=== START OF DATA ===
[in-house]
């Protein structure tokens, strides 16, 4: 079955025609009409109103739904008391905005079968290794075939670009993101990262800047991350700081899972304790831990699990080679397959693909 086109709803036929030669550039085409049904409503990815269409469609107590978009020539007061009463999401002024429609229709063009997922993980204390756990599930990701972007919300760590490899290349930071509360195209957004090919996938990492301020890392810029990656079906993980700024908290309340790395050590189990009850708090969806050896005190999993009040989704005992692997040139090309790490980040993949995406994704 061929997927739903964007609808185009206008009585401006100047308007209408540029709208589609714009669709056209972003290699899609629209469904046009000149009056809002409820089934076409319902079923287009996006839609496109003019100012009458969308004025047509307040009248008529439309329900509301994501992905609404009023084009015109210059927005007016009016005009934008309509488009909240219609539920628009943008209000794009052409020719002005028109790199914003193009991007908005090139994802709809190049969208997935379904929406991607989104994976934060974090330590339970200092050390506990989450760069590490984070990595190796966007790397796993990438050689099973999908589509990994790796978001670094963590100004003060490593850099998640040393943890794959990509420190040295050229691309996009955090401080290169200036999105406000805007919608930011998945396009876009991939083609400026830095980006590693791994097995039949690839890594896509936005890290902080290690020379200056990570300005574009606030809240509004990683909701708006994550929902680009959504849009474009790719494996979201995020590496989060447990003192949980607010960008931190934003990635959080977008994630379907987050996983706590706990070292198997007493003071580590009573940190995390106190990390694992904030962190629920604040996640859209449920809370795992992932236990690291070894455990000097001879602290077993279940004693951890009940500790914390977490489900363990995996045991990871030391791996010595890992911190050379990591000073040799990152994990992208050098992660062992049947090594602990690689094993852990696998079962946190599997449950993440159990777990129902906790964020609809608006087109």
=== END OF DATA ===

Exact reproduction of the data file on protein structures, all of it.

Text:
[in-house]
């Protein structure tokens, strides 16, 4: 079955025609009409109103739904008391905005079968290794075939670009993101990262800047991350700081899972304790831990699990080679397959693909 086109709803036929030669550039085409049904409503990815269409469609107590978009020539007061009463999401002024429609229709063009997922993980204390756990599930990701972007919300760590490899290349930071509360195209957004090919996938990492301020890392810029990656079906993980700024908290309340790395050590189990009850708090969806050896005190999993009040989704005992692997040139090309790490980040993949995406994704 061929997927739903964007609808185009206008009585401006100047308007209408540029709208589609714009669709056209972003290699899609629209469904046009000149009056809002409820089934076409319902079923287009996006839609496109003019100012009458969308004025047509307040009248008529439309329900509301994501992905609404009023084009015109210059927005007016009016005009934008309509488009909240219609539920628009943008209000794009052409020719002005028109790199914003193009991007908005090139994802709809190049969208997935379904929406991607989104994976934060974090330590339970200092050390506990989450760069590490984070990595190796966007790397796993990438050689099973999908589509990994790796978001670094963590100004003060490593850099998640040393943890794959990509420190040295050229691309996009955090401080290169200036999105406000805007919608930011998945396009876009991939083609400026830095980006590693791994097995039949690839890594896509936005890290902080290690020379200056990570300005574009606030809240509004990683909701708006994550929902680009959504849009474009790719494996979201995020590496989060447990003192949980607010960008931190934003990635959080977008994630379907987050996983706590706990070292198997007493003071580590009573940190995390106190990390694992904030962190629920604040996640859209449920809370795992992932236990690291070894455990000097001879602290077993279940004693951890009940500790914390977490489900363990995996045991990871030391791996010595890992911190050379990591000073040799990152994990992208050098992660062992049947090594602990690689094993852990696998079962946190599997449950993440159990777990129902906790964020609809608006087109």